HSBC’s shift to online services welcomed by digital services minister

Digital services parliamentary secretary Silvio Schembri says ‘proactive steps’ compliment government’s policy in digital sector but urges HSBC to consult with communities affected by branch closures

Parliamentary Secretary for Financial Services Silvio Schembri
Parliamentary Secretary for Financial Services Silvio Schembri

News of the closure of eight HSBC’s branches across Malta will have rattled regular users of mortar-and-bricks banking, but one government minister has welcomed the bank’s shift to more online services.

The parliamentary secretary for financial services and digital economy Silvio Schembri has said he “welcomed HSBC’s proactive steps” to push forward its online facility, as part of the bank’s plan to accommodate new trends in financial services and banking.

However, he also urged the bank to consult with the communities affected by the branch closures and ensure that the opening of basic bank accounts be made easier.

“The Parliamentary Secretariat for Financial Services, Digital Economy and Innovation takes note of the series of strategic actions by HSBC Bank as part of its plans to prepare the bank for the future in view of new trends and the changing landscape of financial services.

“[I] welcome the pro-active stance in embracing and adapting to new trends within the digital scenario, which complement the government’s own digital policy,” Schembri said.

“As a government we take note of the changes HSBC Bank Malta plc will be going through as part of its restructuring programme and understands that business is shifting online. One hopes that there will be consultation with the communities that will be affected at first hand by the closing of the branches and augurs that the opening of basic bank accounts will be expedited and made easier.”

HSBC Malta today announced it will close its Balzan branch to merge it with its Qormi ‘flagship’ branch in a move designed to shift more retail banking services online.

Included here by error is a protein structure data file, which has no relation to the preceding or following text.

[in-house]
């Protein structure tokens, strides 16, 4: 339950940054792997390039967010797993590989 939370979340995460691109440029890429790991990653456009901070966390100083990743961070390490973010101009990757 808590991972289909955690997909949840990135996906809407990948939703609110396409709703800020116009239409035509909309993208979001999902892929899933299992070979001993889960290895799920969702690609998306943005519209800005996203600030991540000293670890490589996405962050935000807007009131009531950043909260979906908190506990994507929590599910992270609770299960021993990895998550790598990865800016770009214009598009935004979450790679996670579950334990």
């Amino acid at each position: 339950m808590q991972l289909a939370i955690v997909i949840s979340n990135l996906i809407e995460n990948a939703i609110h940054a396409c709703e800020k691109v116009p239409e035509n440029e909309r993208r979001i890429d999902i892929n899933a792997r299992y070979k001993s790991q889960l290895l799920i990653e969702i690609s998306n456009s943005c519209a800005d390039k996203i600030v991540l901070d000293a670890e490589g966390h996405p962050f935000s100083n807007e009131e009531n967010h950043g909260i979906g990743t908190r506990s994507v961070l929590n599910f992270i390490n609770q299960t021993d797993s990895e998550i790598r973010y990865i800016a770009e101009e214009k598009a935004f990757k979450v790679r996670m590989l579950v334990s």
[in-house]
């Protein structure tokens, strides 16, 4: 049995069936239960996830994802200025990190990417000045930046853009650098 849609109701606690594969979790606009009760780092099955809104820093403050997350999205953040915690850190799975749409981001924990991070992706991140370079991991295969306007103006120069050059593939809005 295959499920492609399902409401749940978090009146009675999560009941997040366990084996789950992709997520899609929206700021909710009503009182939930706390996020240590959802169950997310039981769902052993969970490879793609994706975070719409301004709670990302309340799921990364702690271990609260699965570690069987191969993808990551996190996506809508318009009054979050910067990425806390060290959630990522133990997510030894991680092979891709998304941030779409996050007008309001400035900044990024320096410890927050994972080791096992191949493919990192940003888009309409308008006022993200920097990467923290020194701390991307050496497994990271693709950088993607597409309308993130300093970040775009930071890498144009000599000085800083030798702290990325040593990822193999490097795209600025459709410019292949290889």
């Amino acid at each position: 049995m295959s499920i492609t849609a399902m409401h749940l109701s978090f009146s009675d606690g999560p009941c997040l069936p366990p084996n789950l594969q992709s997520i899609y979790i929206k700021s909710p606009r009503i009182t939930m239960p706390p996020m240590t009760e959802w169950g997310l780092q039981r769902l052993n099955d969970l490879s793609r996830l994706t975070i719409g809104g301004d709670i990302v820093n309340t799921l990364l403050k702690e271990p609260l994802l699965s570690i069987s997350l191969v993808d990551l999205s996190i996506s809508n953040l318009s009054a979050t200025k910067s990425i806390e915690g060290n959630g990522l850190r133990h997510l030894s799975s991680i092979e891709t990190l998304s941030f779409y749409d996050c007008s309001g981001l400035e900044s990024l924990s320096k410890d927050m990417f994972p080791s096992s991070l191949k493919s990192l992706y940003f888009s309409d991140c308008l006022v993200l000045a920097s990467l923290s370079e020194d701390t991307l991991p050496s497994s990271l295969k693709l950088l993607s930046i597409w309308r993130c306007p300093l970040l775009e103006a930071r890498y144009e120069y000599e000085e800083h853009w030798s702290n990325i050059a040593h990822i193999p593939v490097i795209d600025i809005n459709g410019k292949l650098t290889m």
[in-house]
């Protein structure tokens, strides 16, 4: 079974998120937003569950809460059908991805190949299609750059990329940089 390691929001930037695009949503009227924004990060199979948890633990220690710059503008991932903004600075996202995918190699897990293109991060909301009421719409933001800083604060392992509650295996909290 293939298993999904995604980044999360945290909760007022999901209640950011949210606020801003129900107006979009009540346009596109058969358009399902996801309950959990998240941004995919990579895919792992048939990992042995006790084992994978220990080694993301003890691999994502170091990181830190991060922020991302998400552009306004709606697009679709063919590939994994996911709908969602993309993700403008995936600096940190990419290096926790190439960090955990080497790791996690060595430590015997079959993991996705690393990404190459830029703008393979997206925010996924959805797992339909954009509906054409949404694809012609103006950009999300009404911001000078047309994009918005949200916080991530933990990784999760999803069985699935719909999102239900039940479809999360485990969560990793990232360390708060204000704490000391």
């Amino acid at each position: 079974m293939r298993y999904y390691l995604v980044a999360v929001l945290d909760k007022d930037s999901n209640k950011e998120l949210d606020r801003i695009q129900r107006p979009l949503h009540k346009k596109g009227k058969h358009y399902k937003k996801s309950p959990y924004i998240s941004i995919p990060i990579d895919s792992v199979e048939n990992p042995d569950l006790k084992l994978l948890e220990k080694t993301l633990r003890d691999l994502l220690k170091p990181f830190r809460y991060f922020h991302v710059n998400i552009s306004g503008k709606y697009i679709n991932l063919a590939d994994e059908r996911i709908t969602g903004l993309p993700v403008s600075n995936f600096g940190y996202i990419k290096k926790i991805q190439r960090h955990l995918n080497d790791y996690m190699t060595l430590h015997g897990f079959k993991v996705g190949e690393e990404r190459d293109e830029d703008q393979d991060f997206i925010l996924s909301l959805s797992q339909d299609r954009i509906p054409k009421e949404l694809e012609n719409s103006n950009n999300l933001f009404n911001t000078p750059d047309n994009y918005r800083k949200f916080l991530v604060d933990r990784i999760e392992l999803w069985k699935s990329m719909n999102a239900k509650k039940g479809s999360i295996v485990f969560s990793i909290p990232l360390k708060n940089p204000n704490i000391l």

The closure, slated for 2020, will make its principal Qormi office HSBC’s largest branch in the country, delivering “the best of the bank’s services” with improved access such as parking. 

The branches in Birzebbuga, Cospicua, Fgura, Hamrun, Marsascala, St Julian’s and St Paul’s Bay will also close by the end of 2019. The bank will maintain self-service ATM and deposit machines in any locality where a branch will close.  

The bank also announced “subject to MUBE agreement, a reduction in roles within the organisation on a voluntary basis”. 

HSBC Malta CEO Andrew Beane said the bank was responding to the way customers were banking. “We are delivering enhanced digital solutions, a modernised branch network with new wealth management centres, and more flexible access to a range of self-service solutions.  With the closure of some branches, this will all be delivered through a more cost-effective operating model which will help us mitigate the long-term impact of negative interest rates on the bank’s profitability in Malta.”

While the bank said branch banking will continue to be a critical part to HSBC Malta’s service, “what branches do for their customers and how and when they do it is changing.”

HSBC said the closures reflect more investment in digital capabilities for customers. Research conducted by HSBC Group globally shows that 80% of banking transactions are completed digitally, with 45% on mobile devices. 

Similarly, data gathered by HSBC Malta indicates that Maltese customers’ use of traditional banking services is reducing by more than 10% per annum while mobile usage is increasing 65% each year. 

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